Storing Feather or Goose Down in Vacuum Storage Bags

If you take the following simple steps, you can successfully store down duvets in your vacuum storage bags. Of course, the following tips are for use at your own risk, but many people use vacuum storage bags safely with their down and feather products using this simple advice.

Like all vacuum storage bag brands, we don’t recommend storing feather duvets or goosedown in vacuum storage bags. In fact, our instructions specifically say not to, which occasionally gives rise to an email from a customer asking why not. Let’s take a look at why you may not want to and then explain how (at your own risk!) to actually use vacuum bags for goose down or feathers while minimisng the risk of damaging the duvet.

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Why can’t I use a vacuum storage bag for feather or down bedding?

  1. Feathers – this is quite simple. Full feathers have quills that are brittle and if you compact them with a vacuum, some of the quills will snap, leaving quite a lumpy duvet. If your feather duvet is quite old, this may have happened over time anyway, so it may not bother you.
  2. Down – goose down or eiderdown is different from feather. Down comes from the underside of the bird and is very soft and doesn’t have hard quills. The problem with reducing a down duvet is not that it breaks, but that the down works because the tiny feathers capture the air between them to create the insulation. It’s why the bedding is so light and fluffy yet warm. If you vacuum them, you squash them all together and even if you shake it out fully when you take it back out, it is likely to be less effective than originally. As these types of bedding are quite expensive, it would be a shame to ruin it.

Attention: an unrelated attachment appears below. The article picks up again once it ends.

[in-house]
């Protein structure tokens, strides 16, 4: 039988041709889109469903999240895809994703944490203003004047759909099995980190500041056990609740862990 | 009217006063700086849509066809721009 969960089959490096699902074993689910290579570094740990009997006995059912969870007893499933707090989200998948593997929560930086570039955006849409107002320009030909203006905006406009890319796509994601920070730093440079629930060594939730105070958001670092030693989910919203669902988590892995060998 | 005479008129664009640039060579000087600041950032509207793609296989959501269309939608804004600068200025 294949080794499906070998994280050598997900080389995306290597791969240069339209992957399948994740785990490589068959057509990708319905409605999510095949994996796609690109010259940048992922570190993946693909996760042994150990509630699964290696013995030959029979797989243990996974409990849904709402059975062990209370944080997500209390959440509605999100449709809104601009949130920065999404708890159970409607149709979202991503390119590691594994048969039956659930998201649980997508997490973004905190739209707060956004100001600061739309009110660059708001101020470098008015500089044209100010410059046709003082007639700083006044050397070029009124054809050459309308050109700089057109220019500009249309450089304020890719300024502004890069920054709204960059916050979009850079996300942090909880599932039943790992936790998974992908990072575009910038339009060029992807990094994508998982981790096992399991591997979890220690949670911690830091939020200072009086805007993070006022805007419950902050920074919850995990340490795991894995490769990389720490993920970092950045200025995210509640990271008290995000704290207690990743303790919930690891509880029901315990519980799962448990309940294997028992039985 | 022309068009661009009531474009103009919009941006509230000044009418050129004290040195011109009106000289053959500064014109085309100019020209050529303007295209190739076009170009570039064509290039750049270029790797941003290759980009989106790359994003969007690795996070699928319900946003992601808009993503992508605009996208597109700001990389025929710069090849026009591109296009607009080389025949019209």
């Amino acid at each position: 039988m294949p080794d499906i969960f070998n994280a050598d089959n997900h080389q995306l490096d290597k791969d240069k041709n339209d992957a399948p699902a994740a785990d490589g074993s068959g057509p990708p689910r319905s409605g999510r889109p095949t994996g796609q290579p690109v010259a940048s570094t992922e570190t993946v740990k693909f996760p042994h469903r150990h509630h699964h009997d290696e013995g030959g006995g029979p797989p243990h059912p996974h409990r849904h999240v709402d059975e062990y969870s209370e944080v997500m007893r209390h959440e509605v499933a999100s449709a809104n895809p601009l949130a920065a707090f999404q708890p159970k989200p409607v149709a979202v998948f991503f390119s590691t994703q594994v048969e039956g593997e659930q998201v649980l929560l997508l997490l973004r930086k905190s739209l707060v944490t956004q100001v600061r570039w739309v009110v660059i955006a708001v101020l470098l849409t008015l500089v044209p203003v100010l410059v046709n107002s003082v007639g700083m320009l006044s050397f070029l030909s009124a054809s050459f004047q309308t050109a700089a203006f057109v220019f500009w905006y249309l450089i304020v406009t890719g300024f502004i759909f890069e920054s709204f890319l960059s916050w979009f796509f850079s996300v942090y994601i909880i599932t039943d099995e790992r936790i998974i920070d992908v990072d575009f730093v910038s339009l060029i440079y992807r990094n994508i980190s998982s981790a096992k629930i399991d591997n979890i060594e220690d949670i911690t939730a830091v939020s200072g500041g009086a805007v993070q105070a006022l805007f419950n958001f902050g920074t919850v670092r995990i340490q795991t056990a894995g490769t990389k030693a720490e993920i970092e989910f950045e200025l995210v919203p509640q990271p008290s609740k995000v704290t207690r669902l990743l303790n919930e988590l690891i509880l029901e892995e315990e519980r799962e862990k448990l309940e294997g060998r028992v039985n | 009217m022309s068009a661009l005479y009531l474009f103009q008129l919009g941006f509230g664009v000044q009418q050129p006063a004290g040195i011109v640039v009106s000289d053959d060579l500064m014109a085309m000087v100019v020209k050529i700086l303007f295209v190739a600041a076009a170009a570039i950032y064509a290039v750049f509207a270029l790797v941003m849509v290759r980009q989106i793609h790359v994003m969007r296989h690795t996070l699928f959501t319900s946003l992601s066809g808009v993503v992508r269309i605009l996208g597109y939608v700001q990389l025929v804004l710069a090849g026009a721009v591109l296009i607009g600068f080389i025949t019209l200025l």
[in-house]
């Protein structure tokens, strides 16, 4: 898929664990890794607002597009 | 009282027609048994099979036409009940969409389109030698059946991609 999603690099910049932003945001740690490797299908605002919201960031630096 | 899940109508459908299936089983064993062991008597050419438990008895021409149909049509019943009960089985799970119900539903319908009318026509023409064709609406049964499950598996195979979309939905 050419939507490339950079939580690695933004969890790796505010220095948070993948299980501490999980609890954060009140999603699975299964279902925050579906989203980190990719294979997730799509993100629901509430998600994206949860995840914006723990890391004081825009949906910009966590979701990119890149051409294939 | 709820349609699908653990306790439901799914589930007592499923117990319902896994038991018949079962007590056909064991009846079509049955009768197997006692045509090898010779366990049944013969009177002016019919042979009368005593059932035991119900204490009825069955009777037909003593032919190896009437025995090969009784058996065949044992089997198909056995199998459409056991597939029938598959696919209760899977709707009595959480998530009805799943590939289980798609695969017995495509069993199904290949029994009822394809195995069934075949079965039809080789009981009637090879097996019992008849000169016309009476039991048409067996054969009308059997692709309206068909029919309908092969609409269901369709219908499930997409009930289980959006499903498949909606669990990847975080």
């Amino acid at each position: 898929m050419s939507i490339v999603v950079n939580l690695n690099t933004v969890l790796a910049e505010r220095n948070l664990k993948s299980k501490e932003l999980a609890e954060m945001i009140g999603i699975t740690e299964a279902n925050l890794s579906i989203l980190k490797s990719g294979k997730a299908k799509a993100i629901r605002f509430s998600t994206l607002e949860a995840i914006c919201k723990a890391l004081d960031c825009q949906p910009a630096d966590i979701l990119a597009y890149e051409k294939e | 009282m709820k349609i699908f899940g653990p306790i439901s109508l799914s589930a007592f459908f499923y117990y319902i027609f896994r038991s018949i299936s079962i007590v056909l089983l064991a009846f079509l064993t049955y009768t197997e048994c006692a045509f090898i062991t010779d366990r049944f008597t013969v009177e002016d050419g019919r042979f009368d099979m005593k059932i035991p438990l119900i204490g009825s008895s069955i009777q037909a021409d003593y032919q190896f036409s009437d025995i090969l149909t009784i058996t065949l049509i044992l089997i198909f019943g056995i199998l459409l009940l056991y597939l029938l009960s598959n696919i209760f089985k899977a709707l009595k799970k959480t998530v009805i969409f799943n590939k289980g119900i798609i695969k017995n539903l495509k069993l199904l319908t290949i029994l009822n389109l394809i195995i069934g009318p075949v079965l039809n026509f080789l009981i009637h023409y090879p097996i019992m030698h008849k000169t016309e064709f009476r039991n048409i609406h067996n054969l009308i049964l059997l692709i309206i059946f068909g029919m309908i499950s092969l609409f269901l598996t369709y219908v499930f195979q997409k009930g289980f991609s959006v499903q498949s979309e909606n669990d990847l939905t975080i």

How to store this down duvet safely

You can make use of vacuum storage bags for down duvets like this if you are careful.

How to use compression bags for down or feathers without damaging them

Having said why you shouldn’t use vacuum storage for down and feather, we’re now going to tell you how you can do it anyway, as long as you understand that this is at you own risk, and you’ve read what can happen to the duvets.

Pack the bedding into a suitably large vacuum storage bag. Seal it properly and check the zip is fully sealed as normal. Attach the vacuum cleaner to the valve and start removing the air. Pat the bag as you do it to ensure the bedding is packing down evenly. Do not remove all the air. Stop removing the air when the duvet is reduced down in size, but before it has been compacted to the point that the down is being compressed or quills broken. This means leaving in 20-30% of the air.

You should determine how much air exactly to remove on a case by case basis. So, rather than take all the air out at once, do it in small steps, checking the bag and contents as you go to ensure that you don’t overdo it. You will still have a significantly reduced size and an easy way to store the duvets, but you shouldn’t have done any damage to the bedding.

When you take the duvet back out, ensure you fully shake it to get the air back in and re-ventilate the down.